As it happens, I know several men, actually boys with whom I went to school and knew quite well when we were teenagers, who took their own turn at reinvention.
They were Jewish, with few ties to Judaism and no connection to the history or culture of their people. They were bright and ambitious; being Jewish at that time seemed to them a formidable disadvantage, a way of being kept off of the playing field. As one of them told me years later, "It defined me as a victim, and I was unwilling to accept that."
Like Broyard, they reinvented themselves and turned their back on a past that appeared to offer them little. They changed their names, dropped their religious affiliation; and, in one case, became an active member - eventually the president - of a Unitarian congregation.
It was freeing, at first; but the secret, the earlier self, never did quite fade altogether. One of those friends - the one I thought stood the best chance of disappearing into his new self successfully - some thirty years later found himself with a wife who, ardently looking to Judaism, had embarked on a course of study to become a rabbi. She took their two daughters to Israel for a year of study, leaving him behind in New York. He was bewildered, convinced that some mythical Jewish prankster had kept him in sight all through his adult life.
Another had found himself sitting around a campfire with a group of friends one summer evening, reminiscing about the past, musing about the meaning of life, when suddenly, he told me, out jumped the phrase: "You know, I'm Jewish." .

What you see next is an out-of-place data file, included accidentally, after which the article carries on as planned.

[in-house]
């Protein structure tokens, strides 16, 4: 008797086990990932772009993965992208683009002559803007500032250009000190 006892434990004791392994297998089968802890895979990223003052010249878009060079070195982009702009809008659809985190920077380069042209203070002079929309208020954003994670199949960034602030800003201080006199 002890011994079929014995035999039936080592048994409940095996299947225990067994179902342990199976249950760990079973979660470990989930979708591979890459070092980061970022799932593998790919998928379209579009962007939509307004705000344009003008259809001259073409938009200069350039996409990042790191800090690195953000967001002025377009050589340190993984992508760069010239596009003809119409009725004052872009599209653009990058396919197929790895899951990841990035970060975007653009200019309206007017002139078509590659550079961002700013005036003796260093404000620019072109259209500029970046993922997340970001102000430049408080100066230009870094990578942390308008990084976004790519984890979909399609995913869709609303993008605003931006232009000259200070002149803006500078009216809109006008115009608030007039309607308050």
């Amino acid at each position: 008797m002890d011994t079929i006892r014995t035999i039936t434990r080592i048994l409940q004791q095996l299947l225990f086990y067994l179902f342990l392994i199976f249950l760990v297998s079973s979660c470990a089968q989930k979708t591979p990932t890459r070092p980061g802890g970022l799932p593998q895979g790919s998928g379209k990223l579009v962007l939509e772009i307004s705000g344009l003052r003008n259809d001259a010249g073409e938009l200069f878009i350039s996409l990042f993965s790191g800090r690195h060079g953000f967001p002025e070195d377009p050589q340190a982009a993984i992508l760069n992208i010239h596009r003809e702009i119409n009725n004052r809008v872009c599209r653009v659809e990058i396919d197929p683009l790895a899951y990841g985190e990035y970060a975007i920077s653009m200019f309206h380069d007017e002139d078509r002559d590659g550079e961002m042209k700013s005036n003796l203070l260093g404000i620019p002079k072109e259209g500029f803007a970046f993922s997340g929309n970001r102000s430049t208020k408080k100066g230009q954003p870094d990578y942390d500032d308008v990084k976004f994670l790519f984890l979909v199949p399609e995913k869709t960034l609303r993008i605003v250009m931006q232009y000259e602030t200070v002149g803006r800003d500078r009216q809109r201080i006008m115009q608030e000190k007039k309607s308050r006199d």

He was a vice president in a major advertising agency not known especially for its openness to Jews; everyone thought he was a Christian Scientist. You know, he told me sometime later, it didn't make one jot of difference. But, boy I sure felt better. I didn't realize it before, but now I was reconnected to my life.The idea of reinvention, of shucking a past life and identity, possesses a certain American, romantic aura. Our novels are chock-full of such figures. There 's The Great Gatsby (and perhaps F. Scott Fitzgerald himself) and Theodore Dreiser's sad, doomed Clyde Griffiths in "An American Tragedy" and, of course, Isabel Archer in Henry James' "Portrait of a Lady." The moral in all of these works of fiction appears to be that America may be the land of endless possibility, but inventing a new persona for yourself only leads to defeat, if not doom.
I think I prefer, however, the comment one of my old friends made two years ago. We were at a party together in New York, and he was approached by an endless stream of friends and well wishers. Not surprising, given that he had become an eminent jurist and a best-selling writer of non-fiction. Any regrets, Charlie (not his real name), someone asked him. He smiled. "Yes, just that dumb thing I did years ago when I changed my name."
He shook his head. He had been young and frightened and didn't know any better. "You see," he said, confident in his ability and his accomplishments, "I could have kept my own name. It wouldn't have made any difference at all."